CRANBERRY TWP — Thursday night was supposed to be a celebration of former Arkansas Gov. Mike Huckabee as he received the Hance Award during the St. Barnabas Charities Founder's Day Dinner.
Instead, the charismatic 2008 Republican presidential candidate turned the spotlight on the volunteers, employees and donors who support St. Barnabas Health System and St. Barnabas Charities.
Huckabee repeatedly heaped praise on the supporters of St. Barnabas, describing their noble efforts to provide not only monetary donations, but also care with dignity and respect to the community members who were most in need of aid.
“In many ways, the investment you make in St. Barnabas will change someone's life,” Huckabee told the crowd of more than 400 people at the Marriott Pittsburgh North. “There are a lot of things that you can give money to that don't have great returns. Tonight, you can see the good you do.”
In a lengthy speech to the organizations' supporters that ended just shy of 10 p.m., Huckabee skipped political topics for the most part and instead focused on his respect for Pittsburgh's revival as a city, his life growing up in a poor, rural family in Arkansas, his beliefs on the American ideal and why giving to others is so important.
He also took time to join the band on stage and strum a tune on bass guitar. Before the dinner and awards ceremony, Huckabee spent several hours mingling with attendees, taking photographs and talking to people.
He also spent time with 91-year-old World War II veteran Leonard Wishtart, who lives at St. Barnabas.
Huckabee was in the township to receive the Hance Award, which is named after the St. Barnabas founder, Gouverneur Provoost Hance, who began the organization in 1900. Past winners have included politician Newt Gingrich, astronaut “Buzz” Aldrin, President Gerald Ford, and NFL Hall of Famer Terry Bradshaw.
The Founder's Day Dinner raises funds for the St. Barnabas Charities Free Care Fund, which has generated more than $100 million in donations in the past century.
John J. Curran, chairman of the St. Barnabas Health System board, thanked the organization's volunteers, donors and employees before introducing Huckabee.
“We simply could not function without our volunteers,” Curran said. “It's a privilege to see the work of our professional staff.”
After several other speakers addressed the audience, Huckabee took the stage to a standing ovation and immediately expressed his admiration for Pittsburgh and its residents, describing how the city was transformed from a “Rust Belt city into a Renewal Belt city.”
“It's a great thrill for me to be here. Pittsburgh, to me, is one of the most remarkable cities in America,” he said. “Pittsburgh had been written off by so many, except the residents.”
Huckabee weaved stories of his childhood, religious faith and political career with messages about the importance of giving and keeping the American ideal alive. Although considered by some pundits as a possible 2016 presidential nominee, Huckabee rarely touched on political topics.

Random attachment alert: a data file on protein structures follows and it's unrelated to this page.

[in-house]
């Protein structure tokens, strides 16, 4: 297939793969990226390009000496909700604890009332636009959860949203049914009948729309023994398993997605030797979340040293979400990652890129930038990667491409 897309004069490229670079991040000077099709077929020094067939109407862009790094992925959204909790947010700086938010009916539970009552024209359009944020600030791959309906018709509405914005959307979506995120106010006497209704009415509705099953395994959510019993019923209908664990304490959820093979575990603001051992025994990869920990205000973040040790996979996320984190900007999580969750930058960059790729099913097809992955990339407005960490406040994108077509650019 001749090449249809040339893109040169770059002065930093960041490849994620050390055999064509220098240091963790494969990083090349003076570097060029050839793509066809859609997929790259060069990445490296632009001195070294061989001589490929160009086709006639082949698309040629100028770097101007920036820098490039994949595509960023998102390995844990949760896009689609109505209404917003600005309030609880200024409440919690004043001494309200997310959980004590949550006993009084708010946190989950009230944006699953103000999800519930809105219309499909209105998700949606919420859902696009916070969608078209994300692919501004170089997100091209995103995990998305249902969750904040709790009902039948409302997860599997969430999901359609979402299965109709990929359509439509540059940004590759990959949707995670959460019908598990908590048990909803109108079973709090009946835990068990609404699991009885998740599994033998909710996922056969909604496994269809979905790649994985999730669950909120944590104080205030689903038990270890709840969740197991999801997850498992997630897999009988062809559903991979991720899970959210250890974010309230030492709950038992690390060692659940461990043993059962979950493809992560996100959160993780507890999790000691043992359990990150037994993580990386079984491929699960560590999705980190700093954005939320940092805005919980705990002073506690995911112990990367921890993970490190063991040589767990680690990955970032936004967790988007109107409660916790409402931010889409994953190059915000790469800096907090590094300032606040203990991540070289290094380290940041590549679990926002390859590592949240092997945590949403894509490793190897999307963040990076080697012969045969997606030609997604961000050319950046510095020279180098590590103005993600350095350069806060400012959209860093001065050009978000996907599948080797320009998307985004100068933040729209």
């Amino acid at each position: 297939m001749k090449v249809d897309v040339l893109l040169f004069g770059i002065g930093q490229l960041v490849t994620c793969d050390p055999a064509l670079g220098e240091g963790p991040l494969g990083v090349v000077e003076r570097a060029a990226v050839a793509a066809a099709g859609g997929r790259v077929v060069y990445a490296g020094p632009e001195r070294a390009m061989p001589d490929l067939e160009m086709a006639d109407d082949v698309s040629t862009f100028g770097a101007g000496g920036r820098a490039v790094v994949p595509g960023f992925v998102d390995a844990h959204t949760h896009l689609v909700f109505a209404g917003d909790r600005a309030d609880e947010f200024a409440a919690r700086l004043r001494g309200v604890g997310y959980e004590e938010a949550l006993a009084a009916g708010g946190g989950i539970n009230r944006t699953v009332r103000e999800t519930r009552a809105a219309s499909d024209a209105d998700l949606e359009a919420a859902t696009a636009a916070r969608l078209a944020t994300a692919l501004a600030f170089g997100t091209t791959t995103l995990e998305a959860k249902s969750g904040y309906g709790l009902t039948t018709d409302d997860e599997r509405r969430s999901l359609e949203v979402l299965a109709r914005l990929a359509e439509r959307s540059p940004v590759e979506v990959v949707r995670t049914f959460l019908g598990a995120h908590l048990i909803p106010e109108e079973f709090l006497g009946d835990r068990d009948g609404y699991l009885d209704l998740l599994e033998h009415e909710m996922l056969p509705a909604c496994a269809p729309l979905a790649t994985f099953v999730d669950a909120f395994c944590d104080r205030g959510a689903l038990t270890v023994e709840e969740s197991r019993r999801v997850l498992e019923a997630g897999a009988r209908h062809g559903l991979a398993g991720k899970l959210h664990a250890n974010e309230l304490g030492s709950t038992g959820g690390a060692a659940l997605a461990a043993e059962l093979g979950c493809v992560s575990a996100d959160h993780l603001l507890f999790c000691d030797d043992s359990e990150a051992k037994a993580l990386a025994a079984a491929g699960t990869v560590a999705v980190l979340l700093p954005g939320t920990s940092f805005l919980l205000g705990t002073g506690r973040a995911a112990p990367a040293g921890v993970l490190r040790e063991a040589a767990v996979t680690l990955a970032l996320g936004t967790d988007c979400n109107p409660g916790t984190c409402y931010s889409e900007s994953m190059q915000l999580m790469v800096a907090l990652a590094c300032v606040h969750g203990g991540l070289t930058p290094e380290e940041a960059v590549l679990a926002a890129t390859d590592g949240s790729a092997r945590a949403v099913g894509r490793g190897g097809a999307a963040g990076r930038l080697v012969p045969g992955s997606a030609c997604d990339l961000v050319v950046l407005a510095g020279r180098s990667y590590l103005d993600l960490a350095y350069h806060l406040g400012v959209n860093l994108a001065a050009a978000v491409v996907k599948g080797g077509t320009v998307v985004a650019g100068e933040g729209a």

Stories of his family background — poor, uneducated and working class — and his rise to governor of Arkansas and presidential nominee through hard work, a good upbringing and because he lives in America dominated his speech.
“I was one generation away from dirt floors, no electricity, no indoor plumbing,” Huckabee said. “Upstream from me, there is no male in my family lineage who finished high school. My father knew one thing: hard work and heavy lifting.”
Obtaining a job at a radio station when he was 14 years old, Huckabee said, was the key to him rising from rural poverty to get a college education and to chase his dreams.
He described how he worked as a disc jockey, covered local sports, read the weather and mopped the floors to save money for college. Because he didn't have much savings, he said, he finished college in only two years and three months because he couldn't afford to attend any longer.
“I have an education because I have a job,” he said. “The only reason I was able to do that is because I live in the greatest country on God's green earth, the United States of America. It doesn't matter where you come from, but where you want to go.”
He finished the evening recalling an incident from when he was governor and he read a book to a first grade class. A young girl interrupted him and said she wanted to go to lunch and eat corn dogs.
Huckabee said the lesson he learned from the encounter was that he wished the only thing first graders had to worry about was whether or not they got a hot corndog at lunch, not all the problems facing the country.
“First graders ought not to have to worry about the unemployment rate. First graders ought not to have to worry about health care,” he said. “I wish they didn't have to worry about Syria or Ukraine.”